Recently we have seen the development of many bush kinders, nature playgroups and adventure playgrounds and the shift in now ‘seeing’ nature as a playground for children (Fjortoft, 2001) reflects the mounting body of evidence that the natural environment is beneficial to children’s health and wellbeing. Francis (1988) argued that children’s play in an unstructured environment, preferably a natural one, gives children the genuine understanding of reality.
This notion for unstructured physical play is timely, (for us as a society) as we are living in a day and age where many children learn how to climb a tree via a digital media device. This is as opposed to physically experiencing what it feels, smells and tastes like and building that genuine emotional connection that only comes when one really climbs a tree. As an Early Childhood Teacher I have observed the art of play which once was a natural urge and desire for a child now needing to now be explicitly taught (and this is only over a 13 year period) and I wonder is this because we (as adults) over structure children’s lives in an attempt to get them ahead and ready for university at age 5? Or is it because we (as a society) create ‘play’ experiences for children to be ‘involved’ in such as, soccer and netball rather than allowing children to be the agents of their own play?
Lets just think about the word unstructured for a moment…. now, this is a word that always opens a ‘can of worms’ and heated discussion at any staff meeting or parent information session. It tends to boil fear in people – educators and parents alike. Why is that? My opinion, is that the word unstructured is just sadly misunderstood. Images of children running in circles around a room screaming in others faces, hitting and throwing their shoes up in the air all whilst wearing undies on their heads is what most people envisage. For me, it’s quite the opposite. Outside in the wild it takes skill, knowledge and strong philosophical values in the practice of relationships to enable opportunities and to plan without an agenda. It’s about creating that sense of freedom and truly enabling the children to follow their curiosities, desires and to lead their learning. Children create their own structure within their play when they are provided with the time to do so. It’s about knowing when to just sit and watch, when to interact or pose a question and when to offer an additional resource. The Early Years Learning Framework (EYLF) calls this intentional teaching and guess what? There isn’t a desk, colouring in sheet or flash card in sight!
When providing opportunities for outdoor learning why do we (as educators) feel the need to simply re-create the indoors outdoors? Setting up puzzles on a table outside isn’t really outdoor learning now is it? The natural world ignites all of your senses and children will use the environment to suit their capabilities. Fjortoft, (2001) found that there is a strong relationship between the structures of the landscape and the functions of a child’s play. She called this, ‘the affordance of nature’. Children will follow their curiosities and use the environment in a variety of functional, purposeful and imaginative manners. Have you ever sat and observed a group of children playing in a tree? The tree can transform and ‘become’ so many different things depending on the players. In the space of an hour it might become a house that has been divided up into living quarters with an interior decorator on hand draping flower chains over the entrance, a jungle gym for the daring who are keen to swing, climb, jump and hang, a stage for dramatic zoo keepers performances and or performers alike, a construction site, a place of elevation and mindfulness, a science lab for exploring fauna and flora or an opportunity for collecting, fossicking and foraging – In natures playground there really is no need for age appropriate toys.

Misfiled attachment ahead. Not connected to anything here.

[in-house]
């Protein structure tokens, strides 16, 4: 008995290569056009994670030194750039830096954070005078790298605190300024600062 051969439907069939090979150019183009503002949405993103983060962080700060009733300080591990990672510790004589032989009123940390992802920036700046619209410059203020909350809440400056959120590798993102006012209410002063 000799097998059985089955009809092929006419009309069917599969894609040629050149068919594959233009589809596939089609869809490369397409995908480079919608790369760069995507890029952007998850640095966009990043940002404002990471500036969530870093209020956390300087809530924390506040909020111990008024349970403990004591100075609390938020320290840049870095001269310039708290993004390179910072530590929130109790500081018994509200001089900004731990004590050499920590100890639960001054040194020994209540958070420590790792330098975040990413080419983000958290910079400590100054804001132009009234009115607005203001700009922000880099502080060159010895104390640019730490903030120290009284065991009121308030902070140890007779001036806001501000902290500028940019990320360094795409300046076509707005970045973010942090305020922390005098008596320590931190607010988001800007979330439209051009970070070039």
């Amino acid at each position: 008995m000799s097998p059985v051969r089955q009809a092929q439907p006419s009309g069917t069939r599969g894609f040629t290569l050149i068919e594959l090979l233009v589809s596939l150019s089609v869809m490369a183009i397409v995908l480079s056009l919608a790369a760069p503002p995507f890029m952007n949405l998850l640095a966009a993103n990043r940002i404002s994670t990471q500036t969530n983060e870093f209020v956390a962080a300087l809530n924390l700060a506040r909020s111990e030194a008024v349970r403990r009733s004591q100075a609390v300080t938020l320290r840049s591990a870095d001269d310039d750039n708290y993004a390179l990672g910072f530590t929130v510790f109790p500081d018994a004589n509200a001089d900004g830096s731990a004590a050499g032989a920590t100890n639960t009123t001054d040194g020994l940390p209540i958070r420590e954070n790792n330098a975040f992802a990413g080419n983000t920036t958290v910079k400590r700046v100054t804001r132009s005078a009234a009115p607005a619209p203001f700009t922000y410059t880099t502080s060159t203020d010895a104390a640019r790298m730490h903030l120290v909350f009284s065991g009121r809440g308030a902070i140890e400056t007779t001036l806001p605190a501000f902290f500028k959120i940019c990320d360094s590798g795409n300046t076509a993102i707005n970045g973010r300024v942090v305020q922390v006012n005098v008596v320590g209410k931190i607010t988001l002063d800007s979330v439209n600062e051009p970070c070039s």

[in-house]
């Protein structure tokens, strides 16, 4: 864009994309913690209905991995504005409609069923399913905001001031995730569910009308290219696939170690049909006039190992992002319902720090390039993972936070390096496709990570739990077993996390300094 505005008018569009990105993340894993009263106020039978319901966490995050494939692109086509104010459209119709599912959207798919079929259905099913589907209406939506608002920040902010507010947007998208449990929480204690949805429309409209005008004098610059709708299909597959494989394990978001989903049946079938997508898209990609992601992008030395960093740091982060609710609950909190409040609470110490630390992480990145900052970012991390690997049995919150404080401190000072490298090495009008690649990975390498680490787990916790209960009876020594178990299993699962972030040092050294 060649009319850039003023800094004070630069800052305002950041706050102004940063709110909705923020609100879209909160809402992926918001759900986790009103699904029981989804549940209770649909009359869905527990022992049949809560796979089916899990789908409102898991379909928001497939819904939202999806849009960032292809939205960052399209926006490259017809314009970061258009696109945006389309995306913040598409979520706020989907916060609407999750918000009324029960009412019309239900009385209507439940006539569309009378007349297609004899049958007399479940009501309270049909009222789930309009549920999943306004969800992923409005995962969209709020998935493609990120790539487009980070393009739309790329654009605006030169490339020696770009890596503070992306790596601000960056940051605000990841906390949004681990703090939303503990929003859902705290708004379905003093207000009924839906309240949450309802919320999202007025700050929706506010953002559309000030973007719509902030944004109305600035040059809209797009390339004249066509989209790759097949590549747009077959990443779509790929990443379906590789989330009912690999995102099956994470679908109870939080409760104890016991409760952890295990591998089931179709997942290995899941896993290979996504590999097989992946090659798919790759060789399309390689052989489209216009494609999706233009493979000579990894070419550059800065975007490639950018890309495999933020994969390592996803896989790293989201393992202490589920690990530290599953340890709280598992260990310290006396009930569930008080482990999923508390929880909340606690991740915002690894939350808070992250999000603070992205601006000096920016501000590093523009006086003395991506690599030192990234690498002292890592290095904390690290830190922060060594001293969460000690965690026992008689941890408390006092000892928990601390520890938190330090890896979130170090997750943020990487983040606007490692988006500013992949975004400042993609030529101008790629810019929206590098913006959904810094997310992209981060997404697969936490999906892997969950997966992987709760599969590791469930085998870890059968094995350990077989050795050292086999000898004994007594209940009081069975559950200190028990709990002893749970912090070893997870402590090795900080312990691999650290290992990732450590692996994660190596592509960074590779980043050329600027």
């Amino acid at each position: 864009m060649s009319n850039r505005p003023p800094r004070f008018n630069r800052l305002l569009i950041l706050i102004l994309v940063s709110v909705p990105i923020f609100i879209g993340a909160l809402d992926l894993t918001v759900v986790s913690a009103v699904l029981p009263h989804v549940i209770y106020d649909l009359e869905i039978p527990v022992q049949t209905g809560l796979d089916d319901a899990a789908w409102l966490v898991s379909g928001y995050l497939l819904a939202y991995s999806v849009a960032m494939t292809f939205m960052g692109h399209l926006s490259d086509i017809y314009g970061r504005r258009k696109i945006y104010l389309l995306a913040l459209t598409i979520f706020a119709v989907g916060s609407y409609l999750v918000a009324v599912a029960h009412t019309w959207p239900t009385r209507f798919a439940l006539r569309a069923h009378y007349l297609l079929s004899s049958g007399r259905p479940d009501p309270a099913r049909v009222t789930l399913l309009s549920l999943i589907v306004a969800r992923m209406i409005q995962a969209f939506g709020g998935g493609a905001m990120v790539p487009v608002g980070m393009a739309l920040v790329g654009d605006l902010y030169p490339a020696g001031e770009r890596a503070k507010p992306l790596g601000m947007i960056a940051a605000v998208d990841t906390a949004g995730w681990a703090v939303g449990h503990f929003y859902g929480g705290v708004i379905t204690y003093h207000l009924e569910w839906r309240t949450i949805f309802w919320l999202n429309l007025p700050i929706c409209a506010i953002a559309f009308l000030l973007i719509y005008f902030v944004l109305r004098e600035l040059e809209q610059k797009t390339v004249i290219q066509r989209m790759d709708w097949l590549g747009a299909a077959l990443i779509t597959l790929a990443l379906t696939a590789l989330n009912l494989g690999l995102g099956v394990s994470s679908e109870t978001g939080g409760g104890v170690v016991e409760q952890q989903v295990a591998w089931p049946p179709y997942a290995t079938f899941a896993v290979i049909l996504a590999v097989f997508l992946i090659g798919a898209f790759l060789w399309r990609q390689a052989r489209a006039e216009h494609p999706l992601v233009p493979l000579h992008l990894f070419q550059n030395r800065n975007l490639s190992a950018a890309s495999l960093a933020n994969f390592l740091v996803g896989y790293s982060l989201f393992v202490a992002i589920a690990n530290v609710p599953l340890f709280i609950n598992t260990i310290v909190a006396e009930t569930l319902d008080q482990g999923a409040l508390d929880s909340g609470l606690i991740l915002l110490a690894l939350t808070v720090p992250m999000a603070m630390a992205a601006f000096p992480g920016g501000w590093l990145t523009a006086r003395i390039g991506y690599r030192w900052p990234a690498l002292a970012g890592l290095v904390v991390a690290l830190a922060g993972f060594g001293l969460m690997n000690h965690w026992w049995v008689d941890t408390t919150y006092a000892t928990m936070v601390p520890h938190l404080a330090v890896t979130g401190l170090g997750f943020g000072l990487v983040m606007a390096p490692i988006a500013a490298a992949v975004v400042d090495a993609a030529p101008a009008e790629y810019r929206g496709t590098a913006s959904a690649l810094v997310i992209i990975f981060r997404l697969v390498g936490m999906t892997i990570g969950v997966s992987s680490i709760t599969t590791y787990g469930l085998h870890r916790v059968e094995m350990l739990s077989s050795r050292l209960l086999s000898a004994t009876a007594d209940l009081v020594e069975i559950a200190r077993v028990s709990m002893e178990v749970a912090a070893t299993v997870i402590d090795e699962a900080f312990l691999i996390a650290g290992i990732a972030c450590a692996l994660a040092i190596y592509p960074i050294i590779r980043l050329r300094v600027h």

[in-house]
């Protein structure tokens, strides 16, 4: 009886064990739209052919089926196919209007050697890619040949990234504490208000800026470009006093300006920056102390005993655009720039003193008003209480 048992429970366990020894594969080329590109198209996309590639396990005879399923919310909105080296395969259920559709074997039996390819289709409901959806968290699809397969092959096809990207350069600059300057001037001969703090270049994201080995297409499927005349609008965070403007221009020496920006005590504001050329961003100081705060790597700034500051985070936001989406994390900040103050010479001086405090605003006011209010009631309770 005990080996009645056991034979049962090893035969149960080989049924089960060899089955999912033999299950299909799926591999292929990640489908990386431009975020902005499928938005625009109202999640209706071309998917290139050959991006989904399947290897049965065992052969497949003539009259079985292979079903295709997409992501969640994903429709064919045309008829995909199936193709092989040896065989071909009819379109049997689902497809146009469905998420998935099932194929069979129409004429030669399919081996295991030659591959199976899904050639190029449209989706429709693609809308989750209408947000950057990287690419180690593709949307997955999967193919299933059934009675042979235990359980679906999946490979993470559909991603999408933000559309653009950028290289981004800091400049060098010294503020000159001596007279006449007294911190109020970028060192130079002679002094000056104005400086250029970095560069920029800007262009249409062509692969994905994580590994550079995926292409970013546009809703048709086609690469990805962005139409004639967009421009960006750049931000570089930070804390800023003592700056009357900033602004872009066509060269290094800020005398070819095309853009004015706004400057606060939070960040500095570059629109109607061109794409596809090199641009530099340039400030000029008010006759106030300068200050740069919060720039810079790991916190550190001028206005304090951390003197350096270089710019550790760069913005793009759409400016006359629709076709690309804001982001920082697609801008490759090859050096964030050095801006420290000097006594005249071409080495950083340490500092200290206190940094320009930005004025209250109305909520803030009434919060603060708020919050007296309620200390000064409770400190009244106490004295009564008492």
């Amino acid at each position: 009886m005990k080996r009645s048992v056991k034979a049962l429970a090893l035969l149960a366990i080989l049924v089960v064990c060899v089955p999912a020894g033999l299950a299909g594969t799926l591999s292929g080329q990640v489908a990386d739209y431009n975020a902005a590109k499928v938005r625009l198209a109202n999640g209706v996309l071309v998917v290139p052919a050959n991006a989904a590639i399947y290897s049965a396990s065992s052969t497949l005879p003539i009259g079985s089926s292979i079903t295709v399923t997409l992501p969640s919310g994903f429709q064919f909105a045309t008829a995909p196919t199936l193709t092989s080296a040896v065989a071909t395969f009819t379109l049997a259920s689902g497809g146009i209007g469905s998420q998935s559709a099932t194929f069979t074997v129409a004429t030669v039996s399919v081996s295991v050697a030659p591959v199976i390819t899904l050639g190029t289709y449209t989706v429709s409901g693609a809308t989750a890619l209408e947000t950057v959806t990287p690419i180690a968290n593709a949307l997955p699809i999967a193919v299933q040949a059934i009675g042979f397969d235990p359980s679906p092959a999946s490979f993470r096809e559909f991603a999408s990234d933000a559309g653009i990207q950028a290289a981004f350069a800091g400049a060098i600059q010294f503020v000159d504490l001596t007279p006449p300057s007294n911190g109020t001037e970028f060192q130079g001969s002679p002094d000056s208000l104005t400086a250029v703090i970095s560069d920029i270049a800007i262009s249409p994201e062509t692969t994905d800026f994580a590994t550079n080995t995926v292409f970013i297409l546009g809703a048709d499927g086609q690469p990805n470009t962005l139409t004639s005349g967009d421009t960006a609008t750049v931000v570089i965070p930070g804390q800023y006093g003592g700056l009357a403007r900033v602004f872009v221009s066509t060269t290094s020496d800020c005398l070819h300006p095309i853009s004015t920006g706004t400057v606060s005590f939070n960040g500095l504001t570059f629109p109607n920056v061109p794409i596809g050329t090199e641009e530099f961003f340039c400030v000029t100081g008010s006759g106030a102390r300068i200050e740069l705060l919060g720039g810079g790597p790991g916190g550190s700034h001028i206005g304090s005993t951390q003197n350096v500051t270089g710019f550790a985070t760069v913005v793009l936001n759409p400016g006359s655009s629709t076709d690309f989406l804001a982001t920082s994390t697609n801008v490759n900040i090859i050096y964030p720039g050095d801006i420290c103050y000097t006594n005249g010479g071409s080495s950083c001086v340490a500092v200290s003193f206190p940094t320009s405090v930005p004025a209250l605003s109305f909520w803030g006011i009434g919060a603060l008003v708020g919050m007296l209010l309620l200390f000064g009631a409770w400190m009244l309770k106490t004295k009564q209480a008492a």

There truly is nothing better than witnessing a child who is comfortable in their own skin. I was lucky enough to observe this recently when I was treated to a special performance of ‘Let it go’ from the tree tops. Up in the trees is a wonderful place to be for children and adults alike.
My challenge for you is to pack up all your ‘outdoor toys’, A-frames and balance beams put them back into the shed and watch how the children utilise the resources they have available to them from ‘natures playground’ – the leaves, grass, twigs, sticks, rocks, dirt and trees. If you have a very flat, plastic and uninspiring outdoor space have a pile of dirt delivered or even better go for a walk to a wild space. Give your children authentic outdoor opportunities and then seek to answer following question – Is nature enough?
Fjortoft, I. (2001). The Natural Environment as a Playground for Children: The Impact of Outdoor Play Activities in Pre-Primary School Children. Early Childhood Education Journal 29(2), 111-117
Francis, M. (1988). Negotiation between children and adult design values in open space projects. Design Studies, 9(2), 67-75
The Early Years Learning Framework (PDF). Australian Government Department of Education, Employment and Workplace Relations for the Council of Australian Governments. Retrieved November 2015.